UH Law Center alum Maynard ’73 urges students to hold true to their values

Bill Maynard tells students that ethics is more than a list of rules. It means holding fast to a personal set of values and code of conduct.

April 22, 2015 – A prominent, retired Houston trial attorney and active alumnus of the University of Houston Law Center told students recently that a key to success in the legal profession, as in life, is maintaining one’s integrity and personal values in the face of a culture that often makes that difficult.

“Ethics is more than a list of rules,” said Bill Maynard ’73, one of the founding partners of the specialty litigation firm Beirne, Maynard & Parsons. He was invited by members of the UHLC chapters of Advocates for Life and the Christian Legal Society and spoke in the law school’s Hendricks Heritage Room.

“As a lawyer, you have a fiduciary duty to your clients,” he said. “That means you have to put their interests ahead of your own. And as long as you have the ability to do that, you don’t really need any rules of ethics, because your conduct and your behavior will naturally be appropriate and you will never get into trouble.”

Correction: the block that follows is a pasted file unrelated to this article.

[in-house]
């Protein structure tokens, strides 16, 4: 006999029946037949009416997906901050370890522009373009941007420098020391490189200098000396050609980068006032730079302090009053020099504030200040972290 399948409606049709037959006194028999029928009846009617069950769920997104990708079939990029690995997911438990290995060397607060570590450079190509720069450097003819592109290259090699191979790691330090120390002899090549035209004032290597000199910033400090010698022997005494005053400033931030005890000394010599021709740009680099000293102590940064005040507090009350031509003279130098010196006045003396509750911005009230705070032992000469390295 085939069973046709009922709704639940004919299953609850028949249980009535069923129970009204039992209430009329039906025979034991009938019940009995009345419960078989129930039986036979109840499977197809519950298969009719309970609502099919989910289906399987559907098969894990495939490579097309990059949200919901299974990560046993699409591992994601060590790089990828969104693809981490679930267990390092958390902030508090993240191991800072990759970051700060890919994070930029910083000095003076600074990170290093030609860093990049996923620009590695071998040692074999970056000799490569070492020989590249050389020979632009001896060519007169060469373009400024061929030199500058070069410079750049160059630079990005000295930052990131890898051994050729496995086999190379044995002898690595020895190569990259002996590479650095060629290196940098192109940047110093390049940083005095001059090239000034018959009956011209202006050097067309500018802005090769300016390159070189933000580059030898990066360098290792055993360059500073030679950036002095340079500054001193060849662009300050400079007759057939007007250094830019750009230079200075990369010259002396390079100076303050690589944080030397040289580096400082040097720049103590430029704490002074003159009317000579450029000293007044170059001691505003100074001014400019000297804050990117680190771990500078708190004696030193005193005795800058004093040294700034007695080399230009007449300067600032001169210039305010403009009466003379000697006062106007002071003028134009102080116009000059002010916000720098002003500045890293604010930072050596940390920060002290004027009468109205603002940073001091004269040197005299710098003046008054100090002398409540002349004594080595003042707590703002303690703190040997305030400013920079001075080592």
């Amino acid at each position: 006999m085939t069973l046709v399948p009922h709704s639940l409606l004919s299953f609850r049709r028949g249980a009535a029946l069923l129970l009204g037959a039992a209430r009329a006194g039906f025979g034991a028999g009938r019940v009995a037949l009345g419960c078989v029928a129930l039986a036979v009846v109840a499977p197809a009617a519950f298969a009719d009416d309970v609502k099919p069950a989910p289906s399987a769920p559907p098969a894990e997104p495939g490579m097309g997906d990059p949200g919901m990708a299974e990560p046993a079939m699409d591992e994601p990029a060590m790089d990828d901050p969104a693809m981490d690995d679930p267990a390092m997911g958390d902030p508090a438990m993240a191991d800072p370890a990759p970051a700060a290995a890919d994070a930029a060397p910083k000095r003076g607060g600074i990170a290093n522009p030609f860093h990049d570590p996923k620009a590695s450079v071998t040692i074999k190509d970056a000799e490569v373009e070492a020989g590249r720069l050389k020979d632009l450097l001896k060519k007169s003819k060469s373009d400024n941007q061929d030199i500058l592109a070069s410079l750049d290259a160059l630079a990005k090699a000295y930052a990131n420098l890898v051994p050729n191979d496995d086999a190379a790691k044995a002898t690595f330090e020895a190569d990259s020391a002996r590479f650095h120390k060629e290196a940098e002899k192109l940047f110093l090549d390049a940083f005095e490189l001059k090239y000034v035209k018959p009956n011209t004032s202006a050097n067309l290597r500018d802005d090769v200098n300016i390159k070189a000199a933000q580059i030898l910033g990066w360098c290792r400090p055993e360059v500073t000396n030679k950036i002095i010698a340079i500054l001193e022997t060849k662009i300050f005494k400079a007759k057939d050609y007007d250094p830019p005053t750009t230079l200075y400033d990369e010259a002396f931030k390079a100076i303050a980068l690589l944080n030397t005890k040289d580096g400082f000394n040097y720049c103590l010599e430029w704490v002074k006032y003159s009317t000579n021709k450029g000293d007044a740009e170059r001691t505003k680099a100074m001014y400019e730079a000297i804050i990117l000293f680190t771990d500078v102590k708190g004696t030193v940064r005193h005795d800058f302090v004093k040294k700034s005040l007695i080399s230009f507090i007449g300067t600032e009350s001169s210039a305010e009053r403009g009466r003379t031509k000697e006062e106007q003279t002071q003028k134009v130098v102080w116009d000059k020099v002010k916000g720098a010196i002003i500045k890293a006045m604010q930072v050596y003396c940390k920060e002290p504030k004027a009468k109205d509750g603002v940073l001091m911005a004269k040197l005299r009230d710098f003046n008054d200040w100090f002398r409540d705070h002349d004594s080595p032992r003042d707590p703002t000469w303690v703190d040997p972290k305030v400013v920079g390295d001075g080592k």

Maynard pointed to a book written by Bob Buford called “Halftime: Changing Your Game Plan from Success to Significance,” which profiles several highly successful people, including CEOs, who at some point in their lives began to reevaluate their drive for success, often because of some major occurrence.

“The thing that’s fascinating is they’re all happier in the second half of their life, and they’re working harder and enjoying life more when they’re not just focused on what’s in it for me,” he said.

"I think you can get to the very top of the ladder going the way you want to go, and keeping your values with God, and your integrity as (an individual), and get there faster," he added.

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